8. On the basis of GSA's comments, we clarified this recommendation, 
focusing on the need to ensure that data on unexpended balances 
identify funds that are no longer needed and could be redirected. 

9. In response to GSA's comment, we modified the recommendation to 
emphasize a need to strengthen existing policies to update and keep 
current the project information system so that completed projects are 
identified in a timely manner. 

10. While it is true that GSA would not know the actual carryover 
amounts when the budget is submitted, we recommended including 
estimates to improve transparency with regard to how these funds are 
managed. In fact, OMB guidance encourages agencies to include estimates 
for these types of funds and GSA has included estimates of this 
carryover as recently as its fiscal year 2004 budget.[Footnote 7] 
Additionally, greater transparency would be beneficial for 
Congressional oversight because the Building Operations carry-over 
continues to grow, and is now shown as $90 million for fiscal year 2007 
in the Presidents fiscal year 2008 budget. 

(543164): 

FOOTNOTES 

[1] Unexpended funds are the cumulative total of past fiscal years 
unobligated and obligated-but-not-yet-outlayed balances. 

[2] GAO, High-Risk Series: Federal Real Property, GAO-03-122 
(Washington, D.C.: January 2003); Federal Real Property: Progress Made 
Toward Addressing Problems, but Underlying Obstacles Continue to Hamper 
Reform, GAO-07-349 (Washington, D.C.: April 2007). 

[3] P.L. 109-115, 119 STAT. 2479-2482. 

[4] 40 U.S.C.  3307 

[5] Office of Management and Budget, Budget of the United States 
Government, Fiscal Year 2007 (Washington, D.C., Feb. 6, 2006), 1051. 

[6] Office of Management and Budget, Preparation and Submission of 
Budget Documents, OMB Circular No. A-11, Part 7, Section 300, 
"Planning, Budgeting, Acquisition, and Management of Capital Assets" 
(Washington, D.C., June 2006) requires annual reporting on the original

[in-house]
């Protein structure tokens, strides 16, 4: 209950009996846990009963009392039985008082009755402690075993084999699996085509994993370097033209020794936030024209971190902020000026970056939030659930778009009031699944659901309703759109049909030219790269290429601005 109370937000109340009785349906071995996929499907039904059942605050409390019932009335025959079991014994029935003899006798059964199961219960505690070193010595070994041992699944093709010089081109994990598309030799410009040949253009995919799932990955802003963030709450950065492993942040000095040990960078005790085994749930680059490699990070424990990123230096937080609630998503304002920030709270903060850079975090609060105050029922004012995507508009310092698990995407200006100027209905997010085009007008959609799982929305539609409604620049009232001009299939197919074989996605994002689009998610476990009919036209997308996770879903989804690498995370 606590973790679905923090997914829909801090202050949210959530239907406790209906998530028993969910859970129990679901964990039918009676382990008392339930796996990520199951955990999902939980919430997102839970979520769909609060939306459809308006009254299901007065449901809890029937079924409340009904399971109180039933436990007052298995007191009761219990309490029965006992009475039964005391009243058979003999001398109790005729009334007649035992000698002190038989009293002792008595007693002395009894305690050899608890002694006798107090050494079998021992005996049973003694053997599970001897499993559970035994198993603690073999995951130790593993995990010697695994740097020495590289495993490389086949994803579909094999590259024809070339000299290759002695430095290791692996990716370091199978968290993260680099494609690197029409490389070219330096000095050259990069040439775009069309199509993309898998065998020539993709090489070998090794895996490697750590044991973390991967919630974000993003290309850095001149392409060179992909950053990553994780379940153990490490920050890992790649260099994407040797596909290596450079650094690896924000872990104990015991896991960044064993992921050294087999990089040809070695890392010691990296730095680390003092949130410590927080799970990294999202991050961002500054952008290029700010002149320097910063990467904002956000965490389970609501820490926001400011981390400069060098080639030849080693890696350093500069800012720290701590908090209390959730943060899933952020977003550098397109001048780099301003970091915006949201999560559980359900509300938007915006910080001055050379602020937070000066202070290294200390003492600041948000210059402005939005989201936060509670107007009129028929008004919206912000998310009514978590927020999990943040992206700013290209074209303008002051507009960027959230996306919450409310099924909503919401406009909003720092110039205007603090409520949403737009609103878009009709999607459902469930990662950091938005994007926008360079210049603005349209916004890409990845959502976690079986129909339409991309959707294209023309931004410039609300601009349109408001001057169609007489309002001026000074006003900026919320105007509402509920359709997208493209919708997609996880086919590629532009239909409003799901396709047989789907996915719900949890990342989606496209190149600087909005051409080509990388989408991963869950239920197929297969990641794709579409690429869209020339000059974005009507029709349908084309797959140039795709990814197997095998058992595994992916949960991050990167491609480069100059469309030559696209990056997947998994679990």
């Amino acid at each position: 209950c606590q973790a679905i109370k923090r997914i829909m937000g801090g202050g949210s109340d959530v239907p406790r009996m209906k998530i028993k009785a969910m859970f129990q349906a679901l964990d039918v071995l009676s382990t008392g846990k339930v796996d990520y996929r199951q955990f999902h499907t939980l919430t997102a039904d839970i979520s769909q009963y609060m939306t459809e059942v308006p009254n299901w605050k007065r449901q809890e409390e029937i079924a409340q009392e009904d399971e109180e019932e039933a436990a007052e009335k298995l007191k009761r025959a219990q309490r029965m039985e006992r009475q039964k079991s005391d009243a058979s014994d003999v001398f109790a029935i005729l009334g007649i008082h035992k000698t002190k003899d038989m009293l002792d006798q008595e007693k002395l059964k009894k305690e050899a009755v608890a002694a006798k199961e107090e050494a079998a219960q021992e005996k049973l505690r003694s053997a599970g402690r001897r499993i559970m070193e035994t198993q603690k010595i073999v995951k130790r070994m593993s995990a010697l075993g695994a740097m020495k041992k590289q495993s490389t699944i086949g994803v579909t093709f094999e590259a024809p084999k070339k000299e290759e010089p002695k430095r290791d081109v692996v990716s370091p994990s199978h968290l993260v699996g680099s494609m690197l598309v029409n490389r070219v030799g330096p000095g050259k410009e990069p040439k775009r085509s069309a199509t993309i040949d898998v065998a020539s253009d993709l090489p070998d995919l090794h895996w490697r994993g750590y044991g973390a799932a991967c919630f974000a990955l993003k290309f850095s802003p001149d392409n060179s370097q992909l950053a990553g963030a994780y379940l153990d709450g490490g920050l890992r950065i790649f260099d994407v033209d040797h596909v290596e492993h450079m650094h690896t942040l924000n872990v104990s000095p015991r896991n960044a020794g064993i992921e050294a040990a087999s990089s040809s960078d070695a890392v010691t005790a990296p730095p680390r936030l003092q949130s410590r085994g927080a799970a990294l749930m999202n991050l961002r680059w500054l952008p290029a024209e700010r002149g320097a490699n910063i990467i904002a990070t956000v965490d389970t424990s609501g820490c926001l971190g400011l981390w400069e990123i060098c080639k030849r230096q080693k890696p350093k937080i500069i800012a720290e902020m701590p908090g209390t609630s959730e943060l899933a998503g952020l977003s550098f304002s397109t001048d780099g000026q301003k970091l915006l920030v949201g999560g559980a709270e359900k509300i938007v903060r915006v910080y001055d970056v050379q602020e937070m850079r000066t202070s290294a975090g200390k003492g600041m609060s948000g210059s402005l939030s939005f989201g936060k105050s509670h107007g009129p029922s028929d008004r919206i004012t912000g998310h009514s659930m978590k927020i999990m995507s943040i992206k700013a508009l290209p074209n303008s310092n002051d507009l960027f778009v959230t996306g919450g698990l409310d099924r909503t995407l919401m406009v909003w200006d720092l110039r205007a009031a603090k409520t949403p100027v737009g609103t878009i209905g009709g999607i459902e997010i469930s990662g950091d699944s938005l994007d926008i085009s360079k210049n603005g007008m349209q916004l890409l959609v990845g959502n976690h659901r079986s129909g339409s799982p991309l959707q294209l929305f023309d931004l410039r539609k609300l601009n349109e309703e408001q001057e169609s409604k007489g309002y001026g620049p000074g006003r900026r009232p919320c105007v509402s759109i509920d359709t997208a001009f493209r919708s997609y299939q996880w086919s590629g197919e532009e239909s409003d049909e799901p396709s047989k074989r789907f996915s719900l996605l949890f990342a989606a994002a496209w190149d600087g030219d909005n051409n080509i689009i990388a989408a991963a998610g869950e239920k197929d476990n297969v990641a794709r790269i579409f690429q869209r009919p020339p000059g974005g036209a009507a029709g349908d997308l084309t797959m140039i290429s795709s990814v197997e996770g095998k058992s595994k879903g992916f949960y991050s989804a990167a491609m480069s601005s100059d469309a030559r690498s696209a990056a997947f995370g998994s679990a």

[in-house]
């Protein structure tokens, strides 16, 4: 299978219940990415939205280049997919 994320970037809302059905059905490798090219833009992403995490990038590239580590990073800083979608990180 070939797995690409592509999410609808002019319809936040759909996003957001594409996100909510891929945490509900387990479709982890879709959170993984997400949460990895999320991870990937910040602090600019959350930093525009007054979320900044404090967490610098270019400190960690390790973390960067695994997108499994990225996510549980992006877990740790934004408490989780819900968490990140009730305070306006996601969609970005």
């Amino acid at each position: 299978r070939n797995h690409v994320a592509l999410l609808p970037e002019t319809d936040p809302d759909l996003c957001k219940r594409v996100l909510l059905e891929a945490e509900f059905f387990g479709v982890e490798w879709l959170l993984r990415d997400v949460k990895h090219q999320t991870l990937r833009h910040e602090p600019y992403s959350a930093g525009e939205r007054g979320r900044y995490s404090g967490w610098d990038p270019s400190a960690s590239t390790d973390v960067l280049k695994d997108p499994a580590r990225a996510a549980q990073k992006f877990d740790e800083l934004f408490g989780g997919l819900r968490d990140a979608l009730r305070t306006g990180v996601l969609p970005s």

baseline of cost and schedule goals of capital investments, 
modifications, and actual performance and variance from the OMB 
approved baseline. 

[7] Office of Management and Budget, Preparation, Submission and 
Execution of the Budget, OMB Circular No. A-11, Part 1, Section 10.3, 
"General Information" (Washington, D.C., June 2006).

GAO's Mission: 

The Government Accountability Office, the audit, evaluation and 
investigative arm of Congress, exists to support Congress in meeting 
its constitutional responsibilities and to help improve the performance 
and accountability of the federal government for the American people. 
GAO examines the use of public funds; evaluates federal programs and 
policies; and provides analyses, recommendations, and other assistance 
to help Congress make informed oversight, policy, and funding 
decisions. GAO's commitment to good government is reflected in its core 
values of accountability, integrity, and reliability. 

Obtaining Copies of GAO Reports and Testimony: 

The fastest and easiest way to obtain copies of GAO documents at no 
cost is through GAO's Web site (www.gao.gov). Each weekday, GAO posts 
newly released reports, testimony, and correspondence on its Web site. 
To have GAO e-mail you a list of newly posted products every afternoon, 
go to www.gao.gov and select "Subscribe to Updates." 

Order by Mail or Phone: 

The first copy of each printed report is free. Additional copies are $2 
each. A check or money order should be made out to the Superintendent 
of Documents. GAO also accepts VISA and Mastercard. Orders for 100 or 
more copies mailed to a single address are discounted 25 percent. 
Orders should be sent to: 

U.S. Government Accountability Office 441 G Street NW, Room LM 
Washington, D.C. 20548: 

To order by Phone: Voice: (202) 512-6000 TDD: (202) 512-2537 Fax: (202) 
512-6061: 

To Report Fraud, Waste, and Abuse in Federal Programs: 

Contact: 

Web site: www.gao.gov/fraudnet/fraudnet.htm E-mail: fraudnet@gao.gov 
Automated answering system: (800) 424-5454 or (202) 512-7470: 

Congressional Relations: 

Gloria Jarmon, Managing Director, JarmonG@gao.gov (202) 512-4400 U.S. 
Government Accountability Office, 441 G Street NW, Room 7125 
Washington, D.C. 20548: 

Public Affairs: 

Paul Anderson, Managing Director, AndersonP1@gao.gov (202) 512-4800 
U.S. Government Accountability Office, 441 G Street NW, Room 7149 
Washington, D.C. 20548: